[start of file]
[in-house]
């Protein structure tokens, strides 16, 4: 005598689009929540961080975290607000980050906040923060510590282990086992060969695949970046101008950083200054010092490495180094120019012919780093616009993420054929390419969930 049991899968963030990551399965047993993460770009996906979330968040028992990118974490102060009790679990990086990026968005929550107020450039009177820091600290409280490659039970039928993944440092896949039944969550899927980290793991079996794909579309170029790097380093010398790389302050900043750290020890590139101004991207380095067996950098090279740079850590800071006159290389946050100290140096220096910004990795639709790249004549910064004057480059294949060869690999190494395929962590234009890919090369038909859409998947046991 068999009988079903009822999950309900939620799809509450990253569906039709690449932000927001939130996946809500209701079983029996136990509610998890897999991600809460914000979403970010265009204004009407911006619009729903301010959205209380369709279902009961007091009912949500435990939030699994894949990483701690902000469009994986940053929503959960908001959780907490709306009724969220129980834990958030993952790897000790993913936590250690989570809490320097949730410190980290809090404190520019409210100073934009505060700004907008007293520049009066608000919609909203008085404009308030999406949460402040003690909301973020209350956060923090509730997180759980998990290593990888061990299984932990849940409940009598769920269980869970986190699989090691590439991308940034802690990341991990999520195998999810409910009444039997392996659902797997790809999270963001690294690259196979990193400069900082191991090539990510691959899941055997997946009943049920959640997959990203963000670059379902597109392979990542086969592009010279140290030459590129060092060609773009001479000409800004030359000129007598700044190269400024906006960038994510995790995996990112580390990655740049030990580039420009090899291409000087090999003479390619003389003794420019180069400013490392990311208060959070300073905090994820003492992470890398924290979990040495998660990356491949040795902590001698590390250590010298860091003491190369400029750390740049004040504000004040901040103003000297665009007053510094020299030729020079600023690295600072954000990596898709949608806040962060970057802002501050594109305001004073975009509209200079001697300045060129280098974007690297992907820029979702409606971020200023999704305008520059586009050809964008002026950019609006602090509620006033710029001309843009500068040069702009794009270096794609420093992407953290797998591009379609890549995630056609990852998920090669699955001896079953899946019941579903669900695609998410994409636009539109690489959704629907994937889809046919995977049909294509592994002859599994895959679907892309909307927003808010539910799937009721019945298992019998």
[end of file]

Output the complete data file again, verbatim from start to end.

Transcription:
[in-house]
């Protein structure tokens, strides 16, 4: 005598689009929540961080975290607000980050906040923060510590282990086992060969695949970046101008950083200054010092490495180094120019012919780093616009993420054929390419969930 049991899968963030990551399965047993993460770009996906979330968040028992990118974490102060009790679990990086990026968005929550107020450039009177820091600290409280490659039970039928993944440092896949039944969550899927980290793991079996794909579309170029790097380093010398790389302050900043750290020890590139101004991207380095067996950098090279740079850590800071006159290389946050100290140096220096910004990795639709790249004549910064004057480059294949060869690999190494395929962590234009890919090369038909859409998947046991 068999009988079903009822999950309900939620799809509450990253569906039709690449932000927001939130996946809500209701079983029996136990509610998890897999991600809460914000979403970010265009204004009407911006619009729903301010959205209380369709279902009961007091009912949500435990939030699994894949990483701690902000469009994986940053929503959960908001959780907490709306009724969220129980834990958030993952790897000790993913936590250690989570809490320097949730410190980290809090404190520019409210100073934009505060700004907008007293520049009066608000919609909203008085404009308030999406949460402040003690909301973020209350956060923090509730997180759980998990290593990888061990299984932990849940409940009598769920269980869970986190699989090691590439991308940034802690990341991990999520195998999810409910009444039997392996659902797997790809999270963001690294690259196979990193400069900082191991090539990510691959899941055997997946009943049920959640997959990203963000670059379902597109392979990542086969592009010279140290030459590129060092060609773009001479000409800004030359000129007598700044190269400024906006960038994510995790995996990112580390990655740049030990580039420009090899291409000087090999003479390619003389003794420019180069400013490392990311208060959070300073905090994820003492992470890398924290979990040495998660990356491949040795902590001698590390250590010298860091003491190369400029750390740049004040504000004040901040103003000297665009007053510094020299030729020079600023690295600072954000990596898709949608806040962060970057802002501050594109305001004073975009509209200079001697300045060129280098974007690297992907820029979702409606971020200023999704305008520059586009050809964008002026950019609006602090509620006033710029001309843009500068040069702009794009270096794609420093992407953290797998591009379609890549995630056609990852998920090669699955001896079953899946019941579903669900695609998410994409636009539109690489959704629907994937889809046919995977049909294509592994002859599994895959679907892309909307927003808010539910799937009721019945298992019998």